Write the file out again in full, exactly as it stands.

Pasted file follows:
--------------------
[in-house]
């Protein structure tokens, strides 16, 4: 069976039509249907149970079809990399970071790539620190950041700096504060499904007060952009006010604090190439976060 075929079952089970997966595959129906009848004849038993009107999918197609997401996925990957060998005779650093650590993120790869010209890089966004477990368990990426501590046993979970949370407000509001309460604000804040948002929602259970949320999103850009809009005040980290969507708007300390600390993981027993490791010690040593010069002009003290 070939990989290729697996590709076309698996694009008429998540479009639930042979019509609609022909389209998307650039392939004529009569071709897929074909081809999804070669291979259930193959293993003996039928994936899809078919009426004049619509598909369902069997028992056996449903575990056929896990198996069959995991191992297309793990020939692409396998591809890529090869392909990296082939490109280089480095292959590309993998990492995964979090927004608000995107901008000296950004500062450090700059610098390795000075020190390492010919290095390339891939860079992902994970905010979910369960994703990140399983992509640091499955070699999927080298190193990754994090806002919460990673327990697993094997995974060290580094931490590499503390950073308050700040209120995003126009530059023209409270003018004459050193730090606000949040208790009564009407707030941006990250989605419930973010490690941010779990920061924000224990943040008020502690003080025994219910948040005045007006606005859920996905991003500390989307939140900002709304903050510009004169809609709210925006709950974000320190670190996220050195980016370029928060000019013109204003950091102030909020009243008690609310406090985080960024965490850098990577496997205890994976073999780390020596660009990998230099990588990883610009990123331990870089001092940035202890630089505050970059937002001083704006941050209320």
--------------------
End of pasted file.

[in-house]
């Protein structure tokens, strides 16, 4: 069976039509249907149970079809990399970071790539620190950041700096504060499904007060952009006010604090190439976060 075929079952089970997966595959129906009848004849038993009107999918197609997401996925990957060998005779650093650590993120790869010209890089966004477990368990990426501590046993979970949370407000509001309460604000804040948002929602259970949320999103850009809009005040980290969507708007300390600390993981027993490791010690040593010069002009003290 070939990989290729697996590709076309698996694009008429998540479009639930042979019509609609022909389209998307650039392939004529009569071709897929074909081809999804070669291979259930193959293993003996039928994936899809078919009426004049619509598909369902069997028992056996449903575990056929896990198996069959995991191992297309793990020939692409396998591809890529090869392909990296082939490109280089480095292959590309993998990492995964979090927004608000995107901008000296950004500062450090700059610098390795000075020190390492010919290095390339891939860079992902994970905010979910369960994703990140399983992509640091499955070699999927080298190193990754994090806002919460990673327990697993094997995974060290580094931490590499503390950073308050700040209120995003126009530059023209409270003018004459050193730090606000949040208790009564009407707030941006990250989605419930973010490690941010779990920061924000224990943040008020502690003080025994219910948040005045007006606005859920996905991003500390989307939140900002709304903050510009004169809609709210925006709950974000320190670190996220050195980016370029928060000019013109204003950091102030909020009243008690609310406090985080960024965490850098990577496997205890994976073999780390020596660009990998230099990588990883610009990123331990870089001092940035202890630089505050970059937002001083704006941050209320």